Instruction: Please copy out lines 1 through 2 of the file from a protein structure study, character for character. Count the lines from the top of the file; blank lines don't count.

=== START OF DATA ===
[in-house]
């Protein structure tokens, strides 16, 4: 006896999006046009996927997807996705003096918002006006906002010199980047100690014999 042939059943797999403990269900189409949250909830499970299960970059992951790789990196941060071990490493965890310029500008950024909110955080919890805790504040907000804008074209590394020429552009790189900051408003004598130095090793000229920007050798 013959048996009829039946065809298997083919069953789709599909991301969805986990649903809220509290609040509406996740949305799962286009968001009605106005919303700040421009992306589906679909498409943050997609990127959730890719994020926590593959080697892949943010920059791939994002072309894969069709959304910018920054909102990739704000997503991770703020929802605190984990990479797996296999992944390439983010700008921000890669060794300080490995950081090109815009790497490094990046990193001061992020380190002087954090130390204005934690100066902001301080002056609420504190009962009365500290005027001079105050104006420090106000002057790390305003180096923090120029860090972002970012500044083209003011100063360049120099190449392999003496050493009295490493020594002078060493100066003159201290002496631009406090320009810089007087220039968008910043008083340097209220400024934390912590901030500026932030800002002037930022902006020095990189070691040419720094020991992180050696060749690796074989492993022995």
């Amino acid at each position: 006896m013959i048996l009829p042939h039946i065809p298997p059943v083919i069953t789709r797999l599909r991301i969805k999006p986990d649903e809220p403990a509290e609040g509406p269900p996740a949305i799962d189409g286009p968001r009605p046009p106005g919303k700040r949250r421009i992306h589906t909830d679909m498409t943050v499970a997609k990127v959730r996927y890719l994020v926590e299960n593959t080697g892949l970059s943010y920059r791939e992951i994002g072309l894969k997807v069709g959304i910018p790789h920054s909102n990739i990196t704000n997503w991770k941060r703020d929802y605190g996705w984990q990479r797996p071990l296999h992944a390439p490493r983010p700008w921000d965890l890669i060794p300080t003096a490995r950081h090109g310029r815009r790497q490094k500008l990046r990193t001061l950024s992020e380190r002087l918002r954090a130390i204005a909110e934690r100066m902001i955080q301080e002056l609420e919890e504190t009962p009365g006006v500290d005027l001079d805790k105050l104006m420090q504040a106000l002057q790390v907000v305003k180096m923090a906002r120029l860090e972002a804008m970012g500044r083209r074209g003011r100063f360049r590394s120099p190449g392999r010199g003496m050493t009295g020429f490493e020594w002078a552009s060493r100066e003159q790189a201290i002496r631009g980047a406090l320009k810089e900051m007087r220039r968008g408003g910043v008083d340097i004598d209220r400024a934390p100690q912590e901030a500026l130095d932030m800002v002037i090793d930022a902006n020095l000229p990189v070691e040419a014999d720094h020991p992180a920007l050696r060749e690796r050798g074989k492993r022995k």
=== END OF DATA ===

[in-house]
């Protein structure tokens, strides 16, 4: 006896999006046009996927997807996705003096918002006006906002010199980047100690014999 042939059943797999403990269900189409949250909830499970299960970059992951790789990196941060071990490493965890310029500008950024909110955080919890805790504040907000804008074209590394020429552009790189900051408003004598130095090793000229920007050798 013959048996009829039946065809298997083919069953789709599909991301969805986990649903809220509290609040509406996740949305799962286009968001009605106005919303700040421009992306589906679909498409943050997609990127959730890719994020926590593959080697892949943010920059791939994002072309894969069709959304910018920054909102990739704000997503991770703020929802605190984990990479797996296999992944390439983010700008921000890669060794300080490995950081090109815009790497490094990046990193001061992020380190002087954090130390204005934690100066902001301080002056609420504190009962009365500290005027001079105050104006420090106000002057790390305003180096923090120029860090972002970012500044083209003011100063360049120099190449392999003496050493009295490493020594002078060493100066003159201290002496631009406090320009810089007087220039968008910043008083340097209220400024934390912590901030500026932030800002002037930022902006020095990189070691040419720094020991992180050696060749690796074989492993022995």